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How Can I Make a Sirloin Steak Taste Less Dry?

It is the dream of every meat lover to prepare meat that is not only juicy but also tender. Regardless of how keen your eye is when selecting a sirloin steak, there are some beef cuts that will not just cut it no matter what you do. The quality of your cheap steak does not matter a lot if you know how to go around it. It is all about your preparation, cooking methods, and what you do before presenting your steak on the table. This article discusses a few ways on how to make your sirloin steak taste less dry.

  • Tenderize the Meat

A meat mallet can be an effective way to smash through the tough muscle fibers in your sirloin steak. Start by lightly pounding the steak using the rough edge of your meat mallet.

Grilled striploin sliced steak on cutting board over stone table
Just be careful enough not to turn the meat into mush by pounding it to oblivion. Alternatively, you can use a knife to score the meat surface in a crosshatch pattern or pole tiny holes into it with a fork.

  • Put it in Marinade

Cuts like sirloin make excellent grilling steaks but can also be tough depending on the age of the animal it was extracted from. A little marinade in action can help soften things out a little by breaking down tough proteins. Some of the acidic ingredients that can do the trick include vinegar, lemon juice, or buttermilk. They not only break down tough proteins but also add flavor. Just make sure not to let it soak in the marinade for too long as it could become too soft and mushy.

  • Add Some Salt

Most people only think of salt when their steaks are already on the table. Adding a little salt whether you are marinating or not can help draw out moisture from the sirloin steak. It also creates a natural brine by concentrating flavors inside the steak. The best way to know that adding salt works is that your beef cut will take a deeper red color. Unlike marinades, you can salt your meat and leave it to sit for even a day in advance.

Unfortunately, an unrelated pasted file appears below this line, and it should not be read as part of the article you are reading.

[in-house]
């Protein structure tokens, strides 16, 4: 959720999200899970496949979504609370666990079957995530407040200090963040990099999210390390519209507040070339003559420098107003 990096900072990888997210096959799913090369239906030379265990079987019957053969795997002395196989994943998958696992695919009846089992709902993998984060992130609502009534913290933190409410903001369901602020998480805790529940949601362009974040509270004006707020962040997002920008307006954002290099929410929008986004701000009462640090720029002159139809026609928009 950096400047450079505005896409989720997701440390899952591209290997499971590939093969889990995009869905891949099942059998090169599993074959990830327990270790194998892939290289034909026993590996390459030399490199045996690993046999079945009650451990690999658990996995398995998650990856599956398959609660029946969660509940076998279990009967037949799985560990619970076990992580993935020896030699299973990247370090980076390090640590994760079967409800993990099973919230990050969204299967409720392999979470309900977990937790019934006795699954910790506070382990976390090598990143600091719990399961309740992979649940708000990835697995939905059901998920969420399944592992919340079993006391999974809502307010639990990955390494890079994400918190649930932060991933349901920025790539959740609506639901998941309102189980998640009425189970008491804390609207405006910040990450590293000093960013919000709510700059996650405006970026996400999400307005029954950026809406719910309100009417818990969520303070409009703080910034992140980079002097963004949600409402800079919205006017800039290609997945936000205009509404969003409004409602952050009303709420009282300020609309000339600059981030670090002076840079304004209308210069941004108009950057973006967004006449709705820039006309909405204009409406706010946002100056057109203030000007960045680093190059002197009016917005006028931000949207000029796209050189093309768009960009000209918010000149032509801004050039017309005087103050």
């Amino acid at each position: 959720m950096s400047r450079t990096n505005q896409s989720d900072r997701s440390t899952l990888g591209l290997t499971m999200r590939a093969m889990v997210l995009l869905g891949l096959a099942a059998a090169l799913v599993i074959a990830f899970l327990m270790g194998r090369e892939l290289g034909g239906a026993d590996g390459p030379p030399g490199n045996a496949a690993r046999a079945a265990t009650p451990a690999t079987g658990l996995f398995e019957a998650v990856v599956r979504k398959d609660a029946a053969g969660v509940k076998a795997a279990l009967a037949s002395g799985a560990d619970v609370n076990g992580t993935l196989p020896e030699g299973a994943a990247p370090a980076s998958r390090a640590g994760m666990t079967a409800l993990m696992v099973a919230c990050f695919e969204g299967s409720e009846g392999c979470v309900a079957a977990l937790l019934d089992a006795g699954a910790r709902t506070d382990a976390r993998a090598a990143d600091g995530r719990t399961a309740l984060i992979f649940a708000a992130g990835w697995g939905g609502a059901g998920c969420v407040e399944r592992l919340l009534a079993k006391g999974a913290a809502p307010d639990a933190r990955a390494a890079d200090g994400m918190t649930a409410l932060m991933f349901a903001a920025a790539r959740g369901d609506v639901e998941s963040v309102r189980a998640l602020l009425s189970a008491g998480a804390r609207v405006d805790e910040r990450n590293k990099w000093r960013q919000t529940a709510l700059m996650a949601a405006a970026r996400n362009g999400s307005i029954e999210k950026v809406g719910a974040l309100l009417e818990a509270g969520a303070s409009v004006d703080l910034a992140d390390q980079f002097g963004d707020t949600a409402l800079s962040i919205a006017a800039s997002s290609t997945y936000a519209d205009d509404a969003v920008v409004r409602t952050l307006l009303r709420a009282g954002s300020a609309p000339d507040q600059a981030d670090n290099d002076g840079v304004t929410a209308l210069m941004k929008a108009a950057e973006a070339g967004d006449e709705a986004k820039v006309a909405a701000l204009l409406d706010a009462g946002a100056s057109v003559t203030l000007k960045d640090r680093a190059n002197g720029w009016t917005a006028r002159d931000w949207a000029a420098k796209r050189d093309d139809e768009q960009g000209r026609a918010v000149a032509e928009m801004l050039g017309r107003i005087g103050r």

• Regulating Heat and Doneness

The lavishly expensive cuts of beef can always be seared in a flash over high temperatures. On the contrary, budget cuts require low and slow cooking techniques to make them cook better. This gives enough time for collagens to break down so that the tough muscle fibers can separate in the process. Keep in mind that undercooking your meat can make it chewy while overcooking it makes it dry. So, try to hit the right internal temperature of between 125 °F (for tender cuts) and 195 °F (for tougher cuts).

  • Rest Your Meat

If you do not allow some time for your steak to rest, it will always turn out dry and tough no matter how well you prepare or cook it. The general rule of thumb is to give it at least five minutes per inch of thickness if you are cooking it and ten minutes per pound if you are roasting it. Allowing some time for your sirloin steak to rest before serving allows the juices to redistribute evenly within the meat rather than spilling out onto your chopping board. If you let all juices squeeze out and spill when slicing through the steak, it will turn out to be dry and tough.

  • Make Sure To Cut Against The Grain

Most people tend to miss the final step when serving steak at the table. All cuts of beef tend to have long muscle fibers running through them. You may end up using your teeth to break through these fibers as you chew if they are sliced parallel to muscle fibers. Since you do not want to work out your jaws too much, the best way is to slice your meat against the muscle fibers. This helps them separate easily and effortlessly when chewing.

A cut of beef that is moist and tender needs more of timing, proper prep work and appropriate cooking method. It would come as a shock for many that even the most tender beef cuts could dry and toughen out if it is cooked with the wrong procedure. Once you understand why different types of beef require different methods of handling, cooking moist roasts and tender sirloin steaks will not be a problem. Just make sure not to overcook or undercook when trying to achieve the right balance.


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